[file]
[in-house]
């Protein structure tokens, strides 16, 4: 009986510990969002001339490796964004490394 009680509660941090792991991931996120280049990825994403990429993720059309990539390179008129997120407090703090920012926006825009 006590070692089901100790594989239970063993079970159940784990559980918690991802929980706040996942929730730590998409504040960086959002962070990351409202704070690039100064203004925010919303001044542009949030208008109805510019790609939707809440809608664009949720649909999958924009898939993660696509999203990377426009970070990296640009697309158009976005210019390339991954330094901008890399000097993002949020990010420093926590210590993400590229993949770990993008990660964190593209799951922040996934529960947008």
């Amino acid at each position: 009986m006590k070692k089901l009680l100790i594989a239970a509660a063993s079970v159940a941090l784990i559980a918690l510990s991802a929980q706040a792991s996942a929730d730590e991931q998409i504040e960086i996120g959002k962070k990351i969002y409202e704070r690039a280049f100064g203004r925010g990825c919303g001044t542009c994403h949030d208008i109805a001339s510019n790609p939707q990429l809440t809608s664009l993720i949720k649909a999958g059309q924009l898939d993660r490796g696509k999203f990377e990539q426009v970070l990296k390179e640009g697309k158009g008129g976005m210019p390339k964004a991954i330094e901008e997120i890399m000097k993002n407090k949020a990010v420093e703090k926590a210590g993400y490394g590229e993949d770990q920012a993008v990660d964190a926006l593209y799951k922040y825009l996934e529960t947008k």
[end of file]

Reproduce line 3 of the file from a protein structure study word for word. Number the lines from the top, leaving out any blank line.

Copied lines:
């Amino acid at each position: 009986m006590k070692k089901l009680l100790i594989a239970a509660a063993s079970v159940a941090l784990i559980a918690l510990s991802a929980q706040a792991s996942a929730d730590e991931q998409i504040e960086i996120g959002k962070k990351i969002y409202e704070r690039a280049f100064g203004r925010g990825c919303g001044t542009c994403h949030d208008i109805a001339s510019n790609p939707q990429l809440t809608s664009l993720i949720k649909a999958g059309q924009l898939d993660r490796g696509k999203f990377e990539q426009v970070l990296k390179e640009g697309k158009g008129g976005m210019p390339k964004a991954i330094e901008e997120i890399m000097k993002n407090k949020a990010v420093e703090k926590a210590g993400y490394g590229e993949d770990q920012a993008v990660d964190a926006l593209y799951k922040y825009l996934e529960t947008k």